The column is purposefully called "This Media Life." In fact, when it came into being it was merely called "Media," and I changed it because it was really about—I really write this column out of my intense involvement in this industry. It’s not me looking at the media, but it’s me writing from very much inside the media. I am as culpable as anyone else.
One of the things I find interesting about your column is how you can turn most anything into a media story, not just AOL Time Warner or the Times or Fox News—there was a period last summer when within two or three weeks you talked about Woody Allen as viewed as a media spectacle, Andrew Cuomo and the gubernatorial race as a media spectacle. I remember wondering after reading those column, are you intentionally shoehorning these things as media stories so that you'll have an excuse to talk about them, or is that really how you view the world, where everything naturally to you is viewed as a media story?
To some degree it's true, every story is a media story—or at least the stories that I write. If I write about politics, that is obviously a media phenomenon. I mean, Woody Allen, for instance, is certainly a media phenomenon. At the same time, the column is very wide-ranging and so are my interests. And one of the nice things about the magazine is that it lets me go where I want to go—so, in fact, I can go to war for this past two weeks. Now, obviously, war is a media phenomenon also, and the point of view that I usually come at this with is just writing about that. I am interested in that particular view. In other words, there are a lot of correspondents who have recently gone to war and they write about troop movements. That is obviously less interesting to me than the media process of this war—which is obviously as significant as even the troop movements.
But what I'm wondering is, is it naturally your reaction to all of these things—you look at things that are not explicitly media stories and immediately see them through a media prism—or do you become aware after the fact that an event can be turned into a media story and thus fodder for the column?
Probably both. I am certainly looking at things through a media prism, so it’s easy to get there and you don’t have to jump through hoops to get there.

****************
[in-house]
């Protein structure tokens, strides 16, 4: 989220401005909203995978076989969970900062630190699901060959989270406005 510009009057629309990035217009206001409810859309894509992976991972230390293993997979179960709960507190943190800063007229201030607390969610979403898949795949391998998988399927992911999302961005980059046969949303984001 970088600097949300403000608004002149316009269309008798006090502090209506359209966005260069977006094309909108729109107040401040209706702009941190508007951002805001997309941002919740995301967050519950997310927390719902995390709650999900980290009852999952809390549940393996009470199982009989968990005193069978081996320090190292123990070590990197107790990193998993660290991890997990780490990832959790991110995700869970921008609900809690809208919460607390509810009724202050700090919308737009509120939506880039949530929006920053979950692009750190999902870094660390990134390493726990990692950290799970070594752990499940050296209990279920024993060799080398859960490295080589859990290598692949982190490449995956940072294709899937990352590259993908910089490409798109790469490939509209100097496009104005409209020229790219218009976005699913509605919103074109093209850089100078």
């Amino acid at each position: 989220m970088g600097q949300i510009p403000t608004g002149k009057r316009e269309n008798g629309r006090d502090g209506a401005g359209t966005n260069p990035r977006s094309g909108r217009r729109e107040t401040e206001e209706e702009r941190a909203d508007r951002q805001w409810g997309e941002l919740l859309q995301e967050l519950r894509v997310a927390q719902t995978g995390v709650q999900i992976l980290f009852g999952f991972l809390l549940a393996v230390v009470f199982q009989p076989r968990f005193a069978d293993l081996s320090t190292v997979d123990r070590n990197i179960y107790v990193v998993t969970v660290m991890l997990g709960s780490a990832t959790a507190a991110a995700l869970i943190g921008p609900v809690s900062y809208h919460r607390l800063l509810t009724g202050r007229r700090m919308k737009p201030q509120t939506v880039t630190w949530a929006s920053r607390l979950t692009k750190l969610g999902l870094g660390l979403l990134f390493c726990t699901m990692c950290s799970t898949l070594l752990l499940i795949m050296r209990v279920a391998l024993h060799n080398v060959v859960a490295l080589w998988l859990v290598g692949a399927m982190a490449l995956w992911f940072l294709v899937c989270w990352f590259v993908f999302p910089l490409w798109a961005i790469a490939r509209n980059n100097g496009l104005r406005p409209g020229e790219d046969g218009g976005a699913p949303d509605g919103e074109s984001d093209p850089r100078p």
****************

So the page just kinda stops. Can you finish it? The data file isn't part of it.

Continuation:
What's your workday like? From reading the column, it sort of seems like you just go and hang out in Michael’s for a couple of hours and schmooze with people, and then at the end of the week you write up something about it.
Geez. That does sound like a nice life. The column takes seven days of work. I start early and I work through the day. I go to lunch a couple of times a week.
Fair enough. Certainly the column gives off a brash manner, and judging from our conversation, that doesn’t seem to be a faked manner for the column. Is it part of the persona of the column? Or is it just Michael Wolff?
I think the column is who I am and there is not a conscious persona in the column. I mean, this is not an artifice that I am working to create here. But it certainly reflects a particular point of view.
There's an interesting balance in your column, on one hand you've got the average Joe’s mix of envy, at times, or exasperation or just fascination with media mogul, but at the same time you're often seeming to move in their world and be at their events and—as you wrote about—once found yourself having dinner with Rupert Murdoch. How do these moguls react when you wind up seeing them face-to-face?
I think that they are slightly—well, I was going to say that they're slightly non-plussed, but the truth is, I don’t really think I register all that much. I think occasionally I am of interest to them and occasionally I have written something that someone has told them they should read, but I don’t really think that these guys are all that wrapped up in what people are saying about them.
Did you have any sort of a particularly memorable or embarrassing or funny run-in with any of moguls?
Not too long ago, I was at some sort of cocktail event where I was going one way and Barry Diller was coming the other way, holding two drinks. We were a foot apart, and we faced each other, and Barry nodded at me and he said, “Michael." Then he said, "I would shake your hand, but fortunately I'm holding two drinks.”
What comes in the future for you? Do you hang out at New York writing a weekly column every week? I can't imagine what you move on to from that.
I have no idea either. If you have ideas, I'm certainly open to them. The real point is, I think I have the best writer’s job in America. From the beginning, almost from the first column, this just felt right for me, and I don’t think anybody could want for more. I get an incredible audience. I get an incredible amount of space on a weekly basis. The people at the magazine—I never dreamed that a writer could be treated the way they in fact treat me. So if I could do this for the rest of my life, I would be a happy man.
Jesse Oxfeld is the editor-in-chief of mediabistro.com.